Data and the Expectation of Privacy
As the capacity of technology is rapidly advancing, it is easy to get caught up in the allure of the possible. Technology, and especially the emergence of cloud computing, opens many new worlds of possibility and opportunity. With all of this capacity, it is imperative that we ask the question, “just because we can, does that mean we should?”
Here are just a few examples of some amazing capacities that we have with technology and data:
- A while back, it was discovered that Target was able to determine a woman’s expected due date, with startling accuracy, based on buying habits. This was discovered when they realized that a young woman was pregnant and they sent her a packet of coupons. The reason this became a big deal was because she was 16, her dad found the coupons and he didn’t know she was pregnant.
- Retailers, often, provide WiFi to shoppers. This is not an altruistic offering, however. They are working to combat a practice called showrooming where you look at a product in a store then go online to shop for it. Various retailers have taken various approaches such as:
- Redirecting you to their website when you try to go to competitor sites
- Capturing your cell phone and/or e-mail address and conveniently sending you a coupon for the thing you just looked up at a price slightly better than you just found on a competitor’s site.
- I was recently listening to a talk from the CIO of the stadium for a sports team and he was talking about how they are providing WiFi for season ticket holders in their facility. When members connect, they log in and the IT department is able to triangulate the person’s position through their facility. They are able to tie this to the demographic data that they know about you (Remember, you logged in) to see how different people, from different demographics, travel through their facility. This allows them to position items targeted at one demographic in the places that demographic tends to travel while placing other items, targeted at other demographics, in other locations.
I point this out because I believe it is imperative to know that data is a critical cyber currency that is analyzed, traded and monetized. Especially when you are using “free” services, the reality is that data about you, your usage, etc. is the fee. The provider uses that data to be able to more accurately market to you, route you to specific content and much more. While this is especially true with free services, this is still true with many paid services. One of the reasons that many of the cloud offerings out there are so affordable is because there is a secondary revenue stream for the provider in the analysis of your data.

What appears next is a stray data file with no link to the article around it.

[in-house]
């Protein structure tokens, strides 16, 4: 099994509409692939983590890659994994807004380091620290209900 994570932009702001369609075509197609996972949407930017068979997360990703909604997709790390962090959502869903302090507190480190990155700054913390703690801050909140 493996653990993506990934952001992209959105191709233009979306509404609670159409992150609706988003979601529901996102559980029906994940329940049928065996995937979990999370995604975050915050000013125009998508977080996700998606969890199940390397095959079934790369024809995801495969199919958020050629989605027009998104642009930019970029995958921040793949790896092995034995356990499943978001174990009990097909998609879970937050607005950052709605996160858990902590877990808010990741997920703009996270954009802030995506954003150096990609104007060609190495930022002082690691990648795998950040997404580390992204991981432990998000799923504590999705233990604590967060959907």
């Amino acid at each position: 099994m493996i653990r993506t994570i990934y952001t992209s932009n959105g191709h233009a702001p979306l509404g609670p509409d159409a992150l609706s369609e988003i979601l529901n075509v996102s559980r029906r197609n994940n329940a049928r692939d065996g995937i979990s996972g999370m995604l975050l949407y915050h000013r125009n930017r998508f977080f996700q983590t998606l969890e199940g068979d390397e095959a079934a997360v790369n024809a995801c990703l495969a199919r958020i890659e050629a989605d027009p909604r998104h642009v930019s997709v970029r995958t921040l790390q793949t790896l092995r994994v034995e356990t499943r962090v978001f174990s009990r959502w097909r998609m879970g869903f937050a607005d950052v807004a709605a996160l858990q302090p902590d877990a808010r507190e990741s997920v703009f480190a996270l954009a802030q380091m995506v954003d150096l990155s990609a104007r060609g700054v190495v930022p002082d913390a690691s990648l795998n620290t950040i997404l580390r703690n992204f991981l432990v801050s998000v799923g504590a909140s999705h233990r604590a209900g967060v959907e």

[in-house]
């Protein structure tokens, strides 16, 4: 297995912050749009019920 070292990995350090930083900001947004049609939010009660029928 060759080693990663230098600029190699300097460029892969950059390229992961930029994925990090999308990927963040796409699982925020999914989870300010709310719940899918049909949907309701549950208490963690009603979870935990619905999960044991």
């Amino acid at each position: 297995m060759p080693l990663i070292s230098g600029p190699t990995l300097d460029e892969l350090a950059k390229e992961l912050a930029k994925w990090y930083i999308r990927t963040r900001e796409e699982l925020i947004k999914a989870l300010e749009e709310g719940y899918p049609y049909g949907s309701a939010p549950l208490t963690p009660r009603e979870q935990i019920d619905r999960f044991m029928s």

With all of this data collection people and the government, are starting to look more critically at security, your right to expect privacy and who is obligated to what. Back in 2016, the European Union passed a regulation titled “General Data Protection Regulation” (GDPR) that tries to target this topic. It starts with a basic premise that the right to expect privacy is a basic human right and businesses that collect personal information about you must protect your data accordingly. They are enacting fines that total anywhere from 2 – 4% of a business’s global revenue if they have a breach. One example was that Tesco Bank, a UK bank, had a breach in early November 2016. 25 million pounds were stolen from 9,000 accounts. If GDPR had been in effect at that time, the estimates are that Tesco would have faced $2.65 Billion in fines. These regulations go into effect in May of 2018 and businesses are scrambling to be prepared for it.
The GDPR standard goes on to say that, if you have a breach, you must provide notice no later than 72 hours after the breach is detected (Equifax waited 41 days to notify people of their breach) and that you must describe the nature of the breach, “including the number and categories of data subjects and personal data records affected”.
The US has not enacted anything nearly as stringent as the EU’s GDPR but there are things in the works in the US that are headed this direction as well.
On the personal side, this SHOULD help to increase the expectation of privacy around data that companies have about you.
On the business side, your obligation to take appropriate measures to secure data, protect it and notify if there is a breach is increasing. We are seeing that companies that took measures to follow industry best practices tend to have more protection, not only from a breach but in the case of a breach. One of the things we do with our clients is to regularly audit their networks and perform security testing so we can be sure that what we think is working is actually working.
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